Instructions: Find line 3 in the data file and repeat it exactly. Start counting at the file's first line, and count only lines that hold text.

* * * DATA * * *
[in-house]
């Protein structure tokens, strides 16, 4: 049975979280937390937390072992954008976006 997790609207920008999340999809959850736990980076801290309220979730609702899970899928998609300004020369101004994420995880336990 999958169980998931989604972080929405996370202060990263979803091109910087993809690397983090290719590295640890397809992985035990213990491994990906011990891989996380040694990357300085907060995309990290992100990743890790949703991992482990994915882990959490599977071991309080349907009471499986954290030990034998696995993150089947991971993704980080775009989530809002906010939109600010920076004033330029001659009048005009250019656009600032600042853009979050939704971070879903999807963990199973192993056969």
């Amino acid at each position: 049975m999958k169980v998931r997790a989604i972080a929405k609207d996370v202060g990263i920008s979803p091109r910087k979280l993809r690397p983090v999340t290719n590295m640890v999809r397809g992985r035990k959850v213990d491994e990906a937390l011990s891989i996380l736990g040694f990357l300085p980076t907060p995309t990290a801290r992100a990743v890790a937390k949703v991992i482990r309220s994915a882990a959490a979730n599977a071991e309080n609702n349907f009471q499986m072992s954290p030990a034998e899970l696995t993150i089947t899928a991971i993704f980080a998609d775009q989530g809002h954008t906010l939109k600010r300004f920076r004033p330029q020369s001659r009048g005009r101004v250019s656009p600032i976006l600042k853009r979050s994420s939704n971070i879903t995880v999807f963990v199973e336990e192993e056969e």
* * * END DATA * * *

């Amino acid at each position: 049975m999958k169980v998931r997790a989604i972080a929405k609207d996370v202060g990263i920008s979803p091109r910087k979280l993809r690397p983090v999340t290719n590295m640890v999809r397809g992985r035990k959850v213990d491994e990906a937390l011990s891989i996380l736990g040694f990357l300085p980076t907060p995309t990290a801290r992100a990743v890790a937390k949703v991992i482990r309220s994915a882990a959490a979730n599977a071991e309080n609702n349907f009471q499986m072992s954290p030990a034998e899970l696995t993150i089947t899928a991971i993704f980080a998609d775009q989530g809002h954008t906010l939109k600010r300004f920076r004033p330029q020369s001659r009048g005009r101004v250019s656009p600032i976006l600042k853009r979050s994420s939704n971070i879903t995880v999807f963990v199973e336990e192993e056969e």